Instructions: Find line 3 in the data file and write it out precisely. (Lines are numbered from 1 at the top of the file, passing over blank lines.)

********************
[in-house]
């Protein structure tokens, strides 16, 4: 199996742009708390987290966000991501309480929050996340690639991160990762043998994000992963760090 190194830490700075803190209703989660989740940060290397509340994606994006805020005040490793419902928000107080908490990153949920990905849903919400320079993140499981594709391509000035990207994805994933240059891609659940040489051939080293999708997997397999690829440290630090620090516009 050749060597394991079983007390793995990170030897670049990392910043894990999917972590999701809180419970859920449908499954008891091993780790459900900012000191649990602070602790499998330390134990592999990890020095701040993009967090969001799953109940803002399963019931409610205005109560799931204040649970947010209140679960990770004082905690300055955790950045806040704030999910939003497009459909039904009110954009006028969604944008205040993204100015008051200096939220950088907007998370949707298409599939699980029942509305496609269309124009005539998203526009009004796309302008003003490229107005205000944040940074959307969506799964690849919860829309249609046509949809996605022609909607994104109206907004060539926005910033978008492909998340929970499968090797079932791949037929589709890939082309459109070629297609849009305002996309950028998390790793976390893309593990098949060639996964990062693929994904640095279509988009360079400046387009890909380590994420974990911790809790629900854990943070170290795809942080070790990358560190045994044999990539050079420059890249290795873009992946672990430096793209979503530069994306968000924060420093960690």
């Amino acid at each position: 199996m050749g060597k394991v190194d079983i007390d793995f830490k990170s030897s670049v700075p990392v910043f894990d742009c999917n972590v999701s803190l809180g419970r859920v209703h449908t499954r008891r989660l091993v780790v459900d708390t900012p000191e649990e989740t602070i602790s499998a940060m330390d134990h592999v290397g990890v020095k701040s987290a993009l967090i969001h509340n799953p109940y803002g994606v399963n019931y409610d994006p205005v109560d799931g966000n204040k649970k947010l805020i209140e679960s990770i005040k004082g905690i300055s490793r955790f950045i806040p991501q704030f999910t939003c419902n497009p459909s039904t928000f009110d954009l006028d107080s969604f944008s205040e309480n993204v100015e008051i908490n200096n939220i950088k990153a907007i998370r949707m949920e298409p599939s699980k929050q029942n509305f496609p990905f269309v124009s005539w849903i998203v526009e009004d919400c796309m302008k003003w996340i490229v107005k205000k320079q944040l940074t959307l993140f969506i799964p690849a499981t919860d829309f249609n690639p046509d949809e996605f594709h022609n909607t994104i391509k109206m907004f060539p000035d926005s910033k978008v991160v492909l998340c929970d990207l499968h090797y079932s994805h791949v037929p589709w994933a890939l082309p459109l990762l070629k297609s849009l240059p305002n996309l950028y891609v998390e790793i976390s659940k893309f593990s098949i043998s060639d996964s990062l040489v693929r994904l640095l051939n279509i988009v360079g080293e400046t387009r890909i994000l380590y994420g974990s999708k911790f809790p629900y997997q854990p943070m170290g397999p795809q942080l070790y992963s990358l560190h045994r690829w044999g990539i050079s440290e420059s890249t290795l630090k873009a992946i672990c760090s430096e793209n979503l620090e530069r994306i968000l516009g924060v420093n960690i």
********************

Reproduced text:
């Amino acid at each position: 199996m050749g060597k394991v190194d079983i007390d793995f830490k990170s030897s670049v700075p990392v910043f894990d742009c999917n972590v999701s803190l809180g419970r859920v209703h449908t499954r008891r989660l091993v780790v459900d708390t900012p000191e649990e989740t602070i602790s499998a940060m330390d134990h592999v290397g990890v020095k701040s987290a993009l967090i969001h509340n799953p109940y803002g994606v399963n019931y409610d994006p205005v109560d799931g966000n204040k649970k947010l805020i209140e679960s990770i005040k004082g905690i300055s490793r955790f950045i806040p991501q704030f999910t939003c419902n497009p459909s039904t928000f009110d954009l006028d107080s969604f944008s205040e309480n993204v100015e008051i908490n200096n939220i950088k990153a907007i998370r949707m949920e298409p599939s699980k929050q029942n509305f496609p990905f269309v124009s005539w849903i998203v526009e009004d919400c796309m302008k003003w996340i490229v107005k205000k320079q944040l940074t959307l993140f969506i799964p690849a499981t919860d829309f249609n690639p046509d949809e996605f594709h022609n909607t994104i391509k109206m907004f060539p000035d926005s910033k978008v991160v492909l998340c929970d990207l499968h090797y079932s994805h791949v037929p589709w994933a890939l082309p459109l990762l070629k297609s849009l240059p305002n996309l950028y891609v998390e790793i976390s659940k893309f593990s098949i043998s060639d996964s990062l040489v693929r994904l640095l051939n279509i988009v360079g080293e400046t387009r890909i994000l380590y994420g974990s999708k911790f809790p629900y997997q854990p943070m170290g397999p795809q942080l070790y992963s990358l560190h045994r690829w044999g990539i050079s440290e420059s890249t290795l630090k873009a992946i672990c760090s430096e793209n979503l620090e530069r994306i968000l516009g924060v420093n960690i």